Same Old Hillary.

While working this week on my semi-regular project of fixing the archives around here (something I’d like to complete before GitM’s 15th anniversary in November, but it’s slow, tedious going), I came across this line, from a post on the very first Election 2008 debate back in May 2007:

“As for Clinton, well, it’s not entirely her fault, I guess — unlike Obama, she’s been with us for a decade and a half now, and is nothing if not a known quantity. But she came across to me as the same cautious, methodical, triangulating centrist she’s shown herself to be over the past fifteen years in public life, and it’s getting harder to imagine myself being anything but underwhelmed by her as a candidate in the general election.”

Of course, the 2008 primaries thereafter grew quite heated, and, suffice to say, I didn’t think HRC accorded herself very well. So instead of the cautious, methodical, triangulating centrist we knew, I and millions of others took a gamble on Hope and Change…and ended up with a cautious, methodical, triangulating centrist regardless.

So here we are six years later, with an American electorate that has moved demonstrably to the left, and the former Secretary of State and presumptive Democratic nominee just held her first almost-a-candidate townhall on CNN. And what have we learned so far about the all-new, tanned, rested, and ready, 2016 iteration of Hillary Clinton?

1) She thinks Edward Snowden pals around with terrorists. “I think turning over a lot of that material—intentionally or unintentionally—drained, gave all kinds of information, not only to big countries, but to networks and terrorist groups and the like. So I have a hard time thinking that somebody who is a champion of privacy and liberty has taken refuge in Russia, under Putin’s authority.”

2) Her favorite book is…the Bible. “[T]he Bible was and remains the biggest influence on my thinking. I was raised reading it, memorizing passages from it and being guided by it. I still find it a source of wisdom, comfort and encouragement.” Edgy!

3) She won’t take a position on Keystone. “‘I can’t respond,’ she said…’This particular decision is a very difficult one because there are so many factors at play.'”

4) She was actually against the Iraq War last time around, but just couldn’t come out and say it because she supports the troops. “[I]n fact, in the Democratic Party at that time, the smart political decision, as so many of my colleagues did, was to come out and say ‘Terrible mistake, shouldn’t have done it,’ and you know blame the Bush administration. I had this sense that I had voted for it, and we had all these young men and women over there, and it was a terrible battle environment…So I felt like I couldn’t break faith with them.”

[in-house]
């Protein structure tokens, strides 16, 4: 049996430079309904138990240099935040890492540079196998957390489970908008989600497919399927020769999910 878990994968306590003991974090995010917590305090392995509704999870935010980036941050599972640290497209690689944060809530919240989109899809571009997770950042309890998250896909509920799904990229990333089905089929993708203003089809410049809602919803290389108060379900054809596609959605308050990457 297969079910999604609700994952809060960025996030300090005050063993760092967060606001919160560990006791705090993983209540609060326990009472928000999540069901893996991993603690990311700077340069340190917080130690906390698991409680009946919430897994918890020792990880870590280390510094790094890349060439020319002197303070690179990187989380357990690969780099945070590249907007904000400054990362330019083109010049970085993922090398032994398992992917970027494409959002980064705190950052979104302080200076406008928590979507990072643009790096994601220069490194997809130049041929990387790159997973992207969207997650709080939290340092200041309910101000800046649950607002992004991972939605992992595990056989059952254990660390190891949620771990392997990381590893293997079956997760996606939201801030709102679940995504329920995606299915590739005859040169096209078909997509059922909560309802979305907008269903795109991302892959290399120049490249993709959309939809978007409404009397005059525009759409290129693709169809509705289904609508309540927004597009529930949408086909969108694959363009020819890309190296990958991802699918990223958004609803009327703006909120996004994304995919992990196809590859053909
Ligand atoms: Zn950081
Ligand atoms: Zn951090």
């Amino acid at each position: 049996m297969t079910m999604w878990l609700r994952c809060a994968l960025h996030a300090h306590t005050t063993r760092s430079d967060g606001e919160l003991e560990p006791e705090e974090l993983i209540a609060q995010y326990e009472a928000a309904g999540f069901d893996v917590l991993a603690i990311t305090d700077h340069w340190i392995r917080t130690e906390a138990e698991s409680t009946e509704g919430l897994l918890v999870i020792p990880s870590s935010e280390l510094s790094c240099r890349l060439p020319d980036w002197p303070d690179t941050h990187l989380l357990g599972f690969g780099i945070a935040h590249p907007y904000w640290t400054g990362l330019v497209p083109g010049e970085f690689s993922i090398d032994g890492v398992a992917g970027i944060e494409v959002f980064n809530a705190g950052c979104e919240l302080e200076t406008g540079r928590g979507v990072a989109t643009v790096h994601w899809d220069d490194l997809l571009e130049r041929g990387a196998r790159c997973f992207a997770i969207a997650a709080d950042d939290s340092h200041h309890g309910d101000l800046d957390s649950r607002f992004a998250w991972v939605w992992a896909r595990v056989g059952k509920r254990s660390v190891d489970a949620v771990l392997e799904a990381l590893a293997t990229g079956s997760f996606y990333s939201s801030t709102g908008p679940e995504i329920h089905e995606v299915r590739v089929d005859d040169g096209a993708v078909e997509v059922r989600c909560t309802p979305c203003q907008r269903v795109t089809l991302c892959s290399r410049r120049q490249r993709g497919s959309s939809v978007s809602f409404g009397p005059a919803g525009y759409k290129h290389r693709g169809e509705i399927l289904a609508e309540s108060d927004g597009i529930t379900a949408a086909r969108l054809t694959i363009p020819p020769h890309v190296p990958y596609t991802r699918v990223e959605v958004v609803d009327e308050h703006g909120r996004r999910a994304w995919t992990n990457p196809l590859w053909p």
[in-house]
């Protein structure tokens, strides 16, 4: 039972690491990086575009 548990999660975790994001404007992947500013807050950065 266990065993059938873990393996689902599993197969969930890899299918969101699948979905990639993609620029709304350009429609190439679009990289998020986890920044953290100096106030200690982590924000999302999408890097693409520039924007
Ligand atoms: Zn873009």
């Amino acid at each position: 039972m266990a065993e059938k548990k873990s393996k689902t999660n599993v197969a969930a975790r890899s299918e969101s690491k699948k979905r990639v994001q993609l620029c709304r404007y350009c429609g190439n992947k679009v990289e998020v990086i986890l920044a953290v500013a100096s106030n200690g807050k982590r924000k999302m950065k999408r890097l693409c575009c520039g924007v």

5) By the way, those troops should still be in Iraq right now. “When — President Bush decided, before President Obama became president, that we would leave Iraq in 2011, the United States would end its combat mission, unless the Iraqi government agreed to ask us to stay, under the same conditions that we have all around the world. It’s called a status of forces ingredient. I was involved in a lot of the efforts to come up with what our offer would be. And we made such an offer to then Prime Minister Maliki. And he would not accept the status of forces agreement…[W]e knew Iraq would be quite dangerous for a long time, unpredictable, at the very least — you have to have the host government, in this case Iraq, say, OK, here’s what we want…We didn’t get that done. And I think, in retrospect, that was a mistake by the Iraqi government.”

6) She won’t come right out and endorse paid maternity leave in America. “I think, eventually, it should be, but, right now, we’re seeing some — some very good proposals being implemented in other parts of the country, so that we have answers…I don’t think, politically, we could get it now.” By the way, you know who else doesn’t have paid maternity leave? Lesotho, Papua New Guinea, and Swaziland. That’s it.

7) She won’t come right out and say racism may be a factor in anti-Obama sentiment. “Well, I know that — I don’t want to — I don’t want to say that I verify that, because that would be generalizing too broadly. I believe that there are people who have trouble with ethnicity, with race, with gender, with sexual orientation, you name it. And therefore, they are not developing a reasoned opinion — even if it’s an opinion in opposition, but they are a reacting on a visceral stereotypical basis. And that’s unfortunate.” YES, Madam Secretary. The answer here is “YES.”

8) Her family is apparently shielding wealth from the estate tax, a tax both she and the former President support. A common move among 1%’ers, but nonetheless one that doesn’t inspire confidence.